Changing perceptions can only come when people are given opportunities to experience something different. I am quite sure these women never expected to be riding skateboards that morning, but I also think they probably were not expecting to meet up with Israeli’s and hold their hands for balance.
Ettinger said the East Jerusalem demo was the highlight of the trip. “I held the hands of a Palestinian women who needed me for balance. I could feel how happy she was and that in turn, made me very happy.”
As the demo wrapped up, the group prepared for a tour of Jerusalem via the Arab quarter. Anwar, the local contact for the Peres Center and translator, took the gang to one of the best shwarma places in all of Israel. The group bonded over delicious food and took in the beauty of Jerusalem. Yoni was unable to get his longboard through the security at the Western Wall, but quickly skated and met up with group for their journey to Jericho.
Before entering Jericho, the bus picked up a journalist and photographer from the Ma’ariv newspaper. Jericho was recently handed back to the Palestinian Authority. As the bus entered the city, the group got a clear view of the Oasis Casino. The casino was a popular tourist attraction but now lies dormant and desolate. It is next to a five star hotel, giving the visitor a rather odd juxtaposition.
Before the demo, the gang took a trip on the gondola that takes you to the top of Jericho. The view is spectacular, but there were few tourists that day. The boards and helmets were unloaded and a simultaneous translation began. The 25 kids took to longboarding quickly. They were fresh off a soccer practice and some removed their soccer cleats to get a better footing on the board. Over the course of an hour, a bond developed between Arabs, Israelis and those from North America. Even the Ma’ariv newspaper folks could be seen rolling around on a board.
When I first told people in Canada that I was planning to go to the Palestinian Territories, they honestly thought I was insane.
There was serious concern for my well-being. But I can assure everyone that with help from Surfing 4 Peace/Explore Corps and the support of the Peres Center for Peace, our trip was not only safe, but accomplished something truly significant.
We got people to think differently about themselves and the world around them. I see this as important first step in opening minds and creating a climate for change and eventually peace.
Hay-Sagiv of the Peres Center said it was amazing to see kids from the most shy to the most confident all rushing to the skateboards keen to start exploring and trying out different moves:
“Everyone felt included, both boys and girls, old and young, Hebrew speakers and Arabic speakers.” Hay-Sagiv said that Longboading for Peace made everyone feel young, rejuvenated and free from the heavy conflict that surrounds people here. “This was an inspiring experience for all of us! It made us all realize again how powerful sport is, especially when you utilize it in the service of peace.”
Post Script: British Columbia, Peru, Watts, San Diego, Houston and Beyond!
It’s now been eight months since the first demos in the Middle East. So many amazing things have happened since that time that it’s difficult to know where to begin.
A chance encounter with surfer/writer Grant Shilling launched Longboarding for Peace in British Columbia. The First Nations kids were stoked out of their minds by the arrival of 25 completes from Landyachtz. Helmets were provided by Triple 8 and Sector 9.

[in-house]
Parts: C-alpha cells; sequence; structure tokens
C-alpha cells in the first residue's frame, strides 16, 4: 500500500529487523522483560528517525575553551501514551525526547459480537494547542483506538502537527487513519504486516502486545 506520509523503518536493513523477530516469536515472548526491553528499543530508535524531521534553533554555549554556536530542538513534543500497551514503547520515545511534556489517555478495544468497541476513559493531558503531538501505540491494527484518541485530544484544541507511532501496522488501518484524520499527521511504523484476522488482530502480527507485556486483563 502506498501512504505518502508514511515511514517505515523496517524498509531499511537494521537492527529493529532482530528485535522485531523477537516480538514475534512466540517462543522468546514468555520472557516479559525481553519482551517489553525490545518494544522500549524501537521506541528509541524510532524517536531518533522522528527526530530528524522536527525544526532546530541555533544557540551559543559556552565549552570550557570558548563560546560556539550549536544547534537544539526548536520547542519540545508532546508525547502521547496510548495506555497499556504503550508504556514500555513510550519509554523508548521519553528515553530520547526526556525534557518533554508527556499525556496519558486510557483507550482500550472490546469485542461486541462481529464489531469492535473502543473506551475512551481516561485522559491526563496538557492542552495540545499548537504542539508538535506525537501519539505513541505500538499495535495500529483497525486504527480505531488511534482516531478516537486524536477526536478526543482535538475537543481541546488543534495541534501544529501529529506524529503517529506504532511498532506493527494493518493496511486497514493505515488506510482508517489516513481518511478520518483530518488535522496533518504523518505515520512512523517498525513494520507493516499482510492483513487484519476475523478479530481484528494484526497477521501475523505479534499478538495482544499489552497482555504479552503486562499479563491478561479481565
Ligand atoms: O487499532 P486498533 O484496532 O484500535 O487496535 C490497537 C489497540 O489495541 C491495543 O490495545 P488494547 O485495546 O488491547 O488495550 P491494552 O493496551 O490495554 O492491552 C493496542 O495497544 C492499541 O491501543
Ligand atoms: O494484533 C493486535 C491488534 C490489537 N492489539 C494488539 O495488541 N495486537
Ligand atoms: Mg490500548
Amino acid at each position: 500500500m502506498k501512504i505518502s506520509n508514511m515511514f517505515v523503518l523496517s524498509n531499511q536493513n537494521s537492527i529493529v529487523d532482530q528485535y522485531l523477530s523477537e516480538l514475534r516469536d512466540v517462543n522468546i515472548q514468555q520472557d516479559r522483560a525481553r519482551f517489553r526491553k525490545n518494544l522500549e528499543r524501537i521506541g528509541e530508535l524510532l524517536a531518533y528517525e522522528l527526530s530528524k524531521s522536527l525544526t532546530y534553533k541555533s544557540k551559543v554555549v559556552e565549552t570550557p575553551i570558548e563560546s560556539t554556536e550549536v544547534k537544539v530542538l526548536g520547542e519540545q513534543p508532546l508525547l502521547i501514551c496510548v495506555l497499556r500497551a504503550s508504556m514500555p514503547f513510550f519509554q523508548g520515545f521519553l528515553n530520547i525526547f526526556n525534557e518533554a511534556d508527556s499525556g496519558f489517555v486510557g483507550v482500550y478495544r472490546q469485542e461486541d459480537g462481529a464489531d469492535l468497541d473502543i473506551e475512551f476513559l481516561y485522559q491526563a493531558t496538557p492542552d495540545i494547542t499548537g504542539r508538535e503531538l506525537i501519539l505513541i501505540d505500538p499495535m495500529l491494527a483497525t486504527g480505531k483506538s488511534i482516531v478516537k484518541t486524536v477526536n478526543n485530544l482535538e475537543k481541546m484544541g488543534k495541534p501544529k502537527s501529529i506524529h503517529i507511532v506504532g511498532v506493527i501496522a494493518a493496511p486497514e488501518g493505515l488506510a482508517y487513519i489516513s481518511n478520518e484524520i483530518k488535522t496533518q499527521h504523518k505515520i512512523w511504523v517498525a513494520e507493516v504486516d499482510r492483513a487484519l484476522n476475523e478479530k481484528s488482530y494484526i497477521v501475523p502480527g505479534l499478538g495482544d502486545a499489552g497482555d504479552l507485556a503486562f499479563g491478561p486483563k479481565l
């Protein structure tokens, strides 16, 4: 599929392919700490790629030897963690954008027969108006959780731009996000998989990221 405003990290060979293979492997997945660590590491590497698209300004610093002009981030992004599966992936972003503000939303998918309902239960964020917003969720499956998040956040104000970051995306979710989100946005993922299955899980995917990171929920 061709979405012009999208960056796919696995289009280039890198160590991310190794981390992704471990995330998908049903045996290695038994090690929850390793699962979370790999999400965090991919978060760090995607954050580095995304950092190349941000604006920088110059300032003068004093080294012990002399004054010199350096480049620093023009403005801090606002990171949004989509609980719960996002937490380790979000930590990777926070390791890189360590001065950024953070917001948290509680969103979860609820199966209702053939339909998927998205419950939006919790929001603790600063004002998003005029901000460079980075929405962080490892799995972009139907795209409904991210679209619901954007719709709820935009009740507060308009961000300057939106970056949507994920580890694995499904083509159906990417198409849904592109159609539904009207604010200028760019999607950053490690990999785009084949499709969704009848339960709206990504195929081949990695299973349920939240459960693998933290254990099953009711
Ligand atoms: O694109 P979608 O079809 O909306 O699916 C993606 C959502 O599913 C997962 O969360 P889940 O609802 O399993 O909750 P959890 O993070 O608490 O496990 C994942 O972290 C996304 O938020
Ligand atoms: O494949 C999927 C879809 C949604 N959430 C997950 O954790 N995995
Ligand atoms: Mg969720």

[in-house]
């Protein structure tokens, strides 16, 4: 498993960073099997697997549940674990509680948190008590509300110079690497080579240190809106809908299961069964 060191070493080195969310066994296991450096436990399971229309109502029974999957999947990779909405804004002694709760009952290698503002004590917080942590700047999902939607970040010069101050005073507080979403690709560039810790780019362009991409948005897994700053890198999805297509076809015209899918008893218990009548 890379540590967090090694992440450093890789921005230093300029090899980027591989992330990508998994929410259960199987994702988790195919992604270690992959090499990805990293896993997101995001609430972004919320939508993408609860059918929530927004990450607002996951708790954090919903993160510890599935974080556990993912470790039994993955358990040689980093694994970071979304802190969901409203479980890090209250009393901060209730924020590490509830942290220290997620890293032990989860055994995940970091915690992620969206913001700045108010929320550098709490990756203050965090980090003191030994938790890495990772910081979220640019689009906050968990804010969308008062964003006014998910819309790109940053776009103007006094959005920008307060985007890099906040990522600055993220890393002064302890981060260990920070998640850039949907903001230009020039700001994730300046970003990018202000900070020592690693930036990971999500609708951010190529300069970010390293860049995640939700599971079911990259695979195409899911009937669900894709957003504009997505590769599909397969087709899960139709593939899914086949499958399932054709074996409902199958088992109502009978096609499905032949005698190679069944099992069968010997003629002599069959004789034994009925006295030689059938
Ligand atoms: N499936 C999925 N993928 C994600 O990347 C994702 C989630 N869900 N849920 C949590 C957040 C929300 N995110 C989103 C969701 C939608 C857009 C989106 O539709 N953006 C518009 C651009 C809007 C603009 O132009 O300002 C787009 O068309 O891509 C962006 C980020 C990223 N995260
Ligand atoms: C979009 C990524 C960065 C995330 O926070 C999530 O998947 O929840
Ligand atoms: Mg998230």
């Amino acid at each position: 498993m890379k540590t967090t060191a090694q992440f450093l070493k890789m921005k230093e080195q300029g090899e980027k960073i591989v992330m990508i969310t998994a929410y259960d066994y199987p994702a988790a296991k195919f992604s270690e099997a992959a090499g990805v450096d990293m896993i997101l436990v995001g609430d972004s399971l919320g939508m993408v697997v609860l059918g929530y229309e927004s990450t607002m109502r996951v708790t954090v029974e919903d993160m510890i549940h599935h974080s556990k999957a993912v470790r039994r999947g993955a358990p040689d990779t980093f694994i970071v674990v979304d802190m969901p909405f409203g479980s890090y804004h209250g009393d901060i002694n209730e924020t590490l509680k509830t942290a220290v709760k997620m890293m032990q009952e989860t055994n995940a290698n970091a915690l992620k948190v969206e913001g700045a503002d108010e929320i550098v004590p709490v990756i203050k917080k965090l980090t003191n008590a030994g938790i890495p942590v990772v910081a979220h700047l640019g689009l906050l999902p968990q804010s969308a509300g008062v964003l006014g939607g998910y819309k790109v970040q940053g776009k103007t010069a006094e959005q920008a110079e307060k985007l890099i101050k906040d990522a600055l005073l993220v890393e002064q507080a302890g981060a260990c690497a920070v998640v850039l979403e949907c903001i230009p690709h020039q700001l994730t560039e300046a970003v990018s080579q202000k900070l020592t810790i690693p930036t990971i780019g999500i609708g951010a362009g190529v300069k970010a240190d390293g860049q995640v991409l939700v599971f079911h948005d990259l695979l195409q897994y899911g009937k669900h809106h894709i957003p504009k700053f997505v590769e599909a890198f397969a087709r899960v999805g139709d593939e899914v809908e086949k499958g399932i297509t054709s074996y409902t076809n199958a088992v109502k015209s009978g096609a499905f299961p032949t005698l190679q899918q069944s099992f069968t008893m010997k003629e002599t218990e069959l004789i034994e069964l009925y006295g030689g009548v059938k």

In Peru, Roadshark Longboards organized a competition and even more importantly arranged for 30 families to be fed for a week.
This is the what Longboarding for Peace stands for…one thing leads another and everyone benefits!
In Watts, an after school program to teach kids how to longboard is up and running. We have a shoe drive happening in San Diego and Longboarding for Peace in Houston is really hitting a nerve. Take a look at this email from Mikey Siebert:
“I am working with gangsterz. If you would like to look one up just google tango blast. It’s one of the gangs here in town. Of our 20+ kids, six are rival gang members who have put down their guns and joined together through longboarding. I have 10 new kids signed up for the next session. Two are bloods and 4 are crips, and 1 is a Latin king. They will be joining with the other ex gansterz to become longboarderz. Also we are going to start having the original kids that learned start to teach the new kids. So it gives them mentoring experience. So that they will be able to mentor to others about why gangs suck. I even had one kid bring his gun to the last session. I had him hide it during the session and got them all not to bring guns or drugs to Anymore of our classes. They look up to me, as i am also an ex gang member. I held rank in a gang called the gangster disciples. Due to that and my tattoos (brands) they understand I used to be one of them. They also see what I have achieved without the gang. And a few even told me they had real hope now.”
So, what started in a place not so well known for peace has now created a worldwide movement.
It’s all about stepping on and stepping up. Longboarding for Peace is here to bring about positive change. We don’t care how it happens, we just want to use the positive energy of longboarding to increase the amount of joy and happiness and decrease the amount of pain and suffering.
Michael Brooke: I am the publisher/editor of Concrete Wave Magazine. I have been skateboarding since 1975. In 1999, my book “The Concrete Wave—the history of skateboarding” was published. Over 43,000 copies were sold and it spawned a 52 part tv series shown in over 30 countries.
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Assistant Ed: Sara Crolick/Ed: Bryonie Wise